Fibrocell Submits IND Application for Scleroderma Treatment


Fibrocell Science announced the submission of an Investigational New Drug Application with the U.S. FDA for FCX-013, a gene therapy candidate for the treatment of moderate to severe localized scleroderma.

This morning, Fibrocell Science, Inc. announced the submission of an Investigational New Drug (IND) Application with the U.S. Food and Drug Administration (FDA) for FCX-013, a gene therapy candidate for the treatment of moderate to severe localized scleroderma.

In June, the company was granted a Rare Pediatric Disease designation for the potential therapy.

Localized scleroderma, a chronic autoimmune disease, is characterized by a thickening of the skin as the result of excessive collagen deposits. Moderate to severe forms of the condition, including the linear subtype, can lead to significant morbidity, including pain, hindered motion, disfigurement, and developmental concerns.

FCX-013 is in development to express matrix metalloproteinase 1 (MMP-1), the protein responsible for breaking down superfluous collagen.

“We are pleased to announce the submission of the IND as it represents a significant milestone in advancing development of FCX-013 for the treatment of moderate to severe localized scleroderma,” said John Maslowski, President and Chief Executive Officer of Fibrocell in a press release. “Adequate treatment options do not exist for this vulnerable patient population. We are committed to developing our novel gene therapy candidate to address this important unmet medical need of patients suffering from this chronic, painful and debilitating disorder.”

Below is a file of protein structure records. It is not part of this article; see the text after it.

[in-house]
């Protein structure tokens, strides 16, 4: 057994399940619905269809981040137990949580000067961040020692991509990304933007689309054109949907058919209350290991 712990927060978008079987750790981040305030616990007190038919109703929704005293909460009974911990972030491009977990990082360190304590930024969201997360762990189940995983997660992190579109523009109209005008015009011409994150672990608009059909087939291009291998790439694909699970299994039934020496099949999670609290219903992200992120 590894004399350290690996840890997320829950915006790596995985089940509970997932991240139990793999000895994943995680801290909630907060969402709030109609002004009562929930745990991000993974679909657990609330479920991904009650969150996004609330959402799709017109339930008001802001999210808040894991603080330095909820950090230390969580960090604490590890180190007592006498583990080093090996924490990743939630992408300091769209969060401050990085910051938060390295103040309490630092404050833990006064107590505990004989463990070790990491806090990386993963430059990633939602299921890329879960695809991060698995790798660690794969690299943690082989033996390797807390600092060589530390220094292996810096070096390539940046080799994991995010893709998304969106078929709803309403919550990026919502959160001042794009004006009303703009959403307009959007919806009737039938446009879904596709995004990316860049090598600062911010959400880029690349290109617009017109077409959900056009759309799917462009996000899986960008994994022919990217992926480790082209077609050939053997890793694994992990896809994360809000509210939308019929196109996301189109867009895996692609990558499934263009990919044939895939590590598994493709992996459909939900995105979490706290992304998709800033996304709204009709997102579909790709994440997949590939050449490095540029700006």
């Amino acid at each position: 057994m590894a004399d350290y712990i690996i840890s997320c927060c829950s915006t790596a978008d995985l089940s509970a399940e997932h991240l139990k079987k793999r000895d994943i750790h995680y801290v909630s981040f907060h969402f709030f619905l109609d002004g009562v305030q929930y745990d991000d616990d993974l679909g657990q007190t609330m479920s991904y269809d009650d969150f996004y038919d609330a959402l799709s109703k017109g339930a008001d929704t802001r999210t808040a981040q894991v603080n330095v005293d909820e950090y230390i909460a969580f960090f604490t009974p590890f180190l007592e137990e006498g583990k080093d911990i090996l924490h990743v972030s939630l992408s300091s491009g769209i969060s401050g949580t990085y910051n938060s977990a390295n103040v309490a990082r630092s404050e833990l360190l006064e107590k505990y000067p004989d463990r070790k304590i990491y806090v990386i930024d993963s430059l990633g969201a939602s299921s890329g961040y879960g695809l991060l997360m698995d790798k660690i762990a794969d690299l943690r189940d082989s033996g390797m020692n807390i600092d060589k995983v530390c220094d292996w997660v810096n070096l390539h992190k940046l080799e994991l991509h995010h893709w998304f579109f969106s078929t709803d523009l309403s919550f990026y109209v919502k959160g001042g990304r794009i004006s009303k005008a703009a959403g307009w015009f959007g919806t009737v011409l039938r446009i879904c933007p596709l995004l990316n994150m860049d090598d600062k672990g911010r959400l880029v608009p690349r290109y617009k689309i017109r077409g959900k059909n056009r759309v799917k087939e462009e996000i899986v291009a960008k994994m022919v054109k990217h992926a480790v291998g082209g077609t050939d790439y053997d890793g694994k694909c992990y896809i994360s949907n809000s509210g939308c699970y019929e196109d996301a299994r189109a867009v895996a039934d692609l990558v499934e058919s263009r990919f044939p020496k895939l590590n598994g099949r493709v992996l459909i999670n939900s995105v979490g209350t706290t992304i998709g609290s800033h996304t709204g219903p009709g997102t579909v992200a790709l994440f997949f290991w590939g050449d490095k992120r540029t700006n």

The drug is being developed in conjunction with Intrexon Corporation and uses its proprietary RheoSwitch Therapeutic System, a biologic switch activated by an orally administered compound to control protein expression once the initial fibrosis has been resolved.

FCX-013 is intended to be injected under the skin at the location of the fibrotic lesions where the genetically-modified fibroblast cells will produce MMP-1. With the therapy, patients will be permitted to also take an oral compound to facilitate protein expression, and once fibrosis is resolved, the patient will cease taking the oral compound which will halt further MMP-1 production.

Current standard-of-care for localized scleroderma only operates for an alleviation of symptoms, and includes systemic or topical corticosteroids, UVA light therapy and physical therapy. Per the Scleroderma Foundation, an estimated 100,000 Americans have systemic form of scleroderma.

In addition to the Rare Pediatric Disease designation, the FDA has also previously granted FCX-013 an orphan drug designation.

Because of the Rare Pediatric Disease designation, if the drug is approved, the company would receive a priority review voucher that could be worth millions of dollars. Last year, Regeneron purchased a priority review voucher from BioMarin for $67.5 million.

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